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Topic: How come my MOSFET was a "smoking", I thought it was rated high enough. (Read 5983 times) previous topic - next topic

mdrejhon


The first device must be a common-source stage, with a drain load resistor to the +12V rail (something like 1k perhaps).  This will level convert from 5V to 12V (and invert the logic).  This can then drive the second devices gate at suitable levels to actually turn it on.


This looks like the right circuit to drive a 12V 3A load for my project (LED ribbon).   Can I drive the load at 2Khz (switch on/off 2000 times a second) with this circuit, without wrecking the FET?

Also, are there alternatives to this circuit, e.g. a single component that integrates an equivalent of this whole circuit into it -- logic-controlled high-amperage 12V amplifiers in a single package?  (even if a few dollars extra)

EDIT -- Found a ready made multiple-channel Arduino amplifier board suitable for 12 volt control.
http://www.elechouse.com/elechouse/index.php?main_page=product_info&cPath=&products_id=1812

oric_dan

You want almost any n-channel MOSFET in TO220 package with
an "L" in the part-number.

MarkT showed a reasonable MOSFET driver ckt. It has an inverter 1st stage,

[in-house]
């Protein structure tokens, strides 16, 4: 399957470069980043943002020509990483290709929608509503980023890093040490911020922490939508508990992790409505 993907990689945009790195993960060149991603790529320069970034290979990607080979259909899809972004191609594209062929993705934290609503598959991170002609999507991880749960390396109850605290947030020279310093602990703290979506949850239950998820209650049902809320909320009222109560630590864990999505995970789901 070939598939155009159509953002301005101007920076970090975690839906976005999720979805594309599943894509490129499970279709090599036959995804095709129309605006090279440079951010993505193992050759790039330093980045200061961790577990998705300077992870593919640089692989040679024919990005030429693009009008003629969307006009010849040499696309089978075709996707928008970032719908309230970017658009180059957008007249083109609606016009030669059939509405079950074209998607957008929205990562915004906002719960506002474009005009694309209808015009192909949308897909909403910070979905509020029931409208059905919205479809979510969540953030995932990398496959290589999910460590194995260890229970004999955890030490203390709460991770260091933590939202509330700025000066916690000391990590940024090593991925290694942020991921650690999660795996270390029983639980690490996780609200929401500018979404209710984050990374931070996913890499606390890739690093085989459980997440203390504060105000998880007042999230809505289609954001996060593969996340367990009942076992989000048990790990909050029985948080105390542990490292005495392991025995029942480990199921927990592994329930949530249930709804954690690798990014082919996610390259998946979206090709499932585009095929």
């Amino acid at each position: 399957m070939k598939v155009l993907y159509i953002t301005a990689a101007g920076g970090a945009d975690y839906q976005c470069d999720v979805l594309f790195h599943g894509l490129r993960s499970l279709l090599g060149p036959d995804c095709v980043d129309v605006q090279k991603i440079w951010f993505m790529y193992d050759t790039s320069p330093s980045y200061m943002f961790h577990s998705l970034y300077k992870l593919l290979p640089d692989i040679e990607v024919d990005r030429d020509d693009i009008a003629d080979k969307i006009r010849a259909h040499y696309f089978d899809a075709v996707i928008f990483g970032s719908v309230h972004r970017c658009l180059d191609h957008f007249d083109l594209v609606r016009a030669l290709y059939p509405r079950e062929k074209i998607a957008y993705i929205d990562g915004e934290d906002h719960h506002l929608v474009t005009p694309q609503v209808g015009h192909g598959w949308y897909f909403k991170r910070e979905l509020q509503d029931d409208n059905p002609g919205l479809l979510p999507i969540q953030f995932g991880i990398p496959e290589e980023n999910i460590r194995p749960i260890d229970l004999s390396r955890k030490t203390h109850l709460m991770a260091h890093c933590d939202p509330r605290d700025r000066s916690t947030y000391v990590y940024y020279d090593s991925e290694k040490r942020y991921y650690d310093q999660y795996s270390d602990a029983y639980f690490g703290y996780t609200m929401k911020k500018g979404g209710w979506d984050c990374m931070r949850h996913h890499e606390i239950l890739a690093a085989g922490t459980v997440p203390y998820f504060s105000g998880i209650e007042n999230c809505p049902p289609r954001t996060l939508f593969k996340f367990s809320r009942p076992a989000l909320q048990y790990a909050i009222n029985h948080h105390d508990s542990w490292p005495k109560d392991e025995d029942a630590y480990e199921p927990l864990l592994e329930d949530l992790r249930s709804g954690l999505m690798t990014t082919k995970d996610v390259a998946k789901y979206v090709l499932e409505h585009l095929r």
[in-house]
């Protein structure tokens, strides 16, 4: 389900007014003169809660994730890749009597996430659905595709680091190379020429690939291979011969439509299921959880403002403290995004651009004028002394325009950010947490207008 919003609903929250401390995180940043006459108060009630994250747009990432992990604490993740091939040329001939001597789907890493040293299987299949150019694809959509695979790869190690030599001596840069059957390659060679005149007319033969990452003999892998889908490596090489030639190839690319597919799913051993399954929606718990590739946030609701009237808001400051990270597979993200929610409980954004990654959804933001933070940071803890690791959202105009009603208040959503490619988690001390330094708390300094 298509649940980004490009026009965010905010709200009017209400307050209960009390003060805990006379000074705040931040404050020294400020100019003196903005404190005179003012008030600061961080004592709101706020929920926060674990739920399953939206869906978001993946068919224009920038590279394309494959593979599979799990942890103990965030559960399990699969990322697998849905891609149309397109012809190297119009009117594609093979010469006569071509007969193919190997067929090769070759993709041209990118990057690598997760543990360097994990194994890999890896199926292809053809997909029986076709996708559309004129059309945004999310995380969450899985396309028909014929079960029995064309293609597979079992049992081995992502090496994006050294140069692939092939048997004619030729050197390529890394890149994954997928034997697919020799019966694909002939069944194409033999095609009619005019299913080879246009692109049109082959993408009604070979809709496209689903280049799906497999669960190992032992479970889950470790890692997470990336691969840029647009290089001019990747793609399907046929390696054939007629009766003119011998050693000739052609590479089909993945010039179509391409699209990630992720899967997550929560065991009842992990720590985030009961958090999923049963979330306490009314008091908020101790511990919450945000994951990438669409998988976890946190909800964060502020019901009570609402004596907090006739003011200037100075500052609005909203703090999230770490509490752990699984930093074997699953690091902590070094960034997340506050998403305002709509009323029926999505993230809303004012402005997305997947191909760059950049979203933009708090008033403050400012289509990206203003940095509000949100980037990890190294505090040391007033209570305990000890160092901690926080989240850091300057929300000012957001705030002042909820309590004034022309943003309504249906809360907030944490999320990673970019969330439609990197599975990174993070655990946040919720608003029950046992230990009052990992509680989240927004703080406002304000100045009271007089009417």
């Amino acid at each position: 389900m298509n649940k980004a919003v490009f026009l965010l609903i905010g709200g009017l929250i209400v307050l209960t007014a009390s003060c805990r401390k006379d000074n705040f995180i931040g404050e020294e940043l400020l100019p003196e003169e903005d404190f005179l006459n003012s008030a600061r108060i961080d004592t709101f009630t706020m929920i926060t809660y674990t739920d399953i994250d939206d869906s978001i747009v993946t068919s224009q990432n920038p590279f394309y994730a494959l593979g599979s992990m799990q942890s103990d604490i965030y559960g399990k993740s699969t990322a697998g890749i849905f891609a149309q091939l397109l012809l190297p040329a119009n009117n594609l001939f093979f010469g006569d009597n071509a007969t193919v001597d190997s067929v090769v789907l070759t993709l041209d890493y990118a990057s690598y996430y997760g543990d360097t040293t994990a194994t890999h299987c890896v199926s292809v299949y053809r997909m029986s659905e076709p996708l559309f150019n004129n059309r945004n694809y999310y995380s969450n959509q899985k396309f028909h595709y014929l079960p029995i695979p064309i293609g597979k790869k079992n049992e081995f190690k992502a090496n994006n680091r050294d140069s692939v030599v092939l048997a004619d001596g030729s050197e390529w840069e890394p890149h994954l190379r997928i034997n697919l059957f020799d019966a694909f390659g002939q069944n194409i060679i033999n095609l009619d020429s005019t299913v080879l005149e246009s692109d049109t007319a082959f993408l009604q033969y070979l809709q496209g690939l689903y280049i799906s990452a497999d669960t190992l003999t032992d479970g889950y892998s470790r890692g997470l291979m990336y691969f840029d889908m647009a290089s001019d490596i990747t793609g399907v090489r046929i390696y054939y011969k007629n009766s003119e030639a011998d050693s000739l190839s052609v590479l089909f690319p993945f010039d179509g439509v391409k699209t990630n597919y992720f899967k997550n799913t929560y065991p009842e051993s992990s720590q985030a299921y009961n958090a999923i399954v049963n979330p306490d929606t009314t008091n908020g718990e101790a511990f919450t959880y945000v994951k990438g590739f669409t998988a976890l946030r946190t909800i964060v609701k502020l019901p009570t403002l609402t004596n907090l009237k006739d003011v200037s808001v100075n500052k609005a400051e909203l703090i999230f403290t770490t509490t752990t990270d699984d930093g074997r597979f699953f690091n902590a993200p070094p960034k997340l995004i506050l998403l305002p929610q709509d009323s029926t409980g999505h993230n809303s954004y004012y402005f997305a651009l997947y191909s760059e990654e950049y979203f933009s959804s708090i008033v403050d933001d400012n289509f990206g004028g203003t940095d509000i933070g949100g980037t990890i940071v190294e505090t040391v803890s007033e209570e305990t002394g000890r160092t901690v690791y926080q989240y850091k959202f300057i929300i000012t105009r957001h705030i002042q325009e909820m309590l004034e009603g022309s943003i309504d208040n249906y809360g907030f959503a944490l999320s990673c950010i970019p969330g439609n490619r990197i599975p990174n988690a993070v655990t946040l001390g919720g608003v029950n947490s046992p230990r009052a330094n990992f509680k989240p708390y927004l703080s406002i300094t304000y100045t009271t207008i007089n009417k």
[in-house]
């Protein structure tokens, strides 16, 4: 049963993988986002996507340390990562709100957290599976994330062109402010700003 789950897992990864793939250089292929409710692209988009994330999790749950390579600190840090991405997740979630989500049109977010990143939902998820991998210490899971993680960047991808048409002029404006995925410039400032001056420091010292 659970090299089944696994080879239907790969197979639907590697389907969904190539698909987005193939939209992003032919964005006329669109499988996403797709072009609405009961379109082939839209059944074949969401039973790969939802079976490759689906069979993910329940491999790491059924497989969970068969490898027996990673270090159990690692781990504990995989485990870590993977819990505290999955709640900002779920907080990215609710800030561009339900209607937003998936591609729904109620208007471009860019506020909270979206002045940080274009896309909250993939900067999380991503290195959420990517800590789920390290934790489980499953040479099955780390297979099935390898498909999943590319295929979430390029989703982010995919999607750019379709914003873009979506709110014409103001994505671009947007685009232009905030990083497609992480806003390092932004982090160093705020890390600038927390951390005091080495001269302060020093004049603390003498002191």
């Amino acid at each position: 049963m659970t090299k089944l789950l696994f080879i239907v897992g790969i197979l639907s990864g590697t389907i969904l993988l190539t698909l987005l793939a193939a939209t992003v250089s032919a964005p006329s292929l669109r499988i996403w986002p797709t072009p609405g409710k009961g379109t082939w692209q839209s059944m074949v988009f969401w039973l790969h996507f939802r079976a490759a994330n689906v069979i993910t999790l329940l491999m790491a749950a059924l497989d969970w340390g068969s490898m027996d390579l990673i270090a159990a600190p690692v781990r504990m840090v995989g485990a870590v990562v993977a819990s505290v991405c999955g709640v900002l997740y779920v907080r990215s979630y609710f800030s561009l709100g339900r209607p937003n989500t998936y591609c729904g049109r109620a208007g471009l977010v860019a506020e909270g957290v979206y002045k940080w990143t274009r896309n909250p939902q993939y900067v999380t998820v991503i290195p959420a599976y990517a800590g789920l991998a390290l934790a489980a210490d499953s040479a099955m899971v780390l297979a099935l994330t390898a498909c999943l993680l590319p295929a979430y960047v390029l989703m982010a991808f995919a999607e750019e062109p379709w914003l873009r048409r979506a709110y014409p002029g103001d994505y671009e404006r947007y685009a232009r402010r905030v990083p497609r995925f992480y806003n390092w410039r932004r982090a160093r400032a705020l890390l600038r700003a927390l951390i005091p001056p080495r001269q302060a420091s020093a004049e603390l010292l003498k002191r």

so the I/O pin works backwards, ie "1" output turns off the load.

apples

how about a BUZ71
www.jaycar.com.au/images.../BUZ71.PDF

has a vgs of max 4v

should only need one as it can switch 50v  14A

ohh, and a heatsink

Grumpy_Mike


apples

http://www.jaycar.com.au/productView.asp?ID=ZT2225

there is a pdf data sheet there

Grumpy_Mike

#20
Sep 25, 2012, 06:51 am Last Edit: Sep 25, 2012, 12:56 pm by Grumpy_Mike Reason: 1
No that FET needs 10V to turn it on. The gate threshold is where it just starts to turn on not when it is on fully. Look for the voltage the quote when they quote the on resistance.

By the way if you switch a 50W load the switch does not dissipate 50W, only the on current flowing through the on resistance.

dc42

Formal verification of safety-critical software, software development, and electronic design and prototyping. See http://www.eschertech.com. Please do not ask for unpaid help via PM, use the forum.

apples

yeah I agree I have been chasing my tail looking up numbers and I too think they are limited in what they sell.


apples

dc42, wow great link, and I can now browse them all via the rds(on) voltage.  cool.



dc42

One thing to watch for is that Rds(on) is often quoted at less than the maximum rated drain current. Always look at the datasheet and check that Rds(on) is quoted at or above the maximum drain current that you want to switch, for Vgs = 5V or lower.

btw I should have checked the 4V and 4.5V boxed for Rds(on) test voltage as well as the 5V box.

Many mosfets have Rds(on) quoted at both 10V and at 5V or 4.5V, and in these cases the Element14 site often indexes them under 10V. So there are probably many other suitable mosfets available at Element14.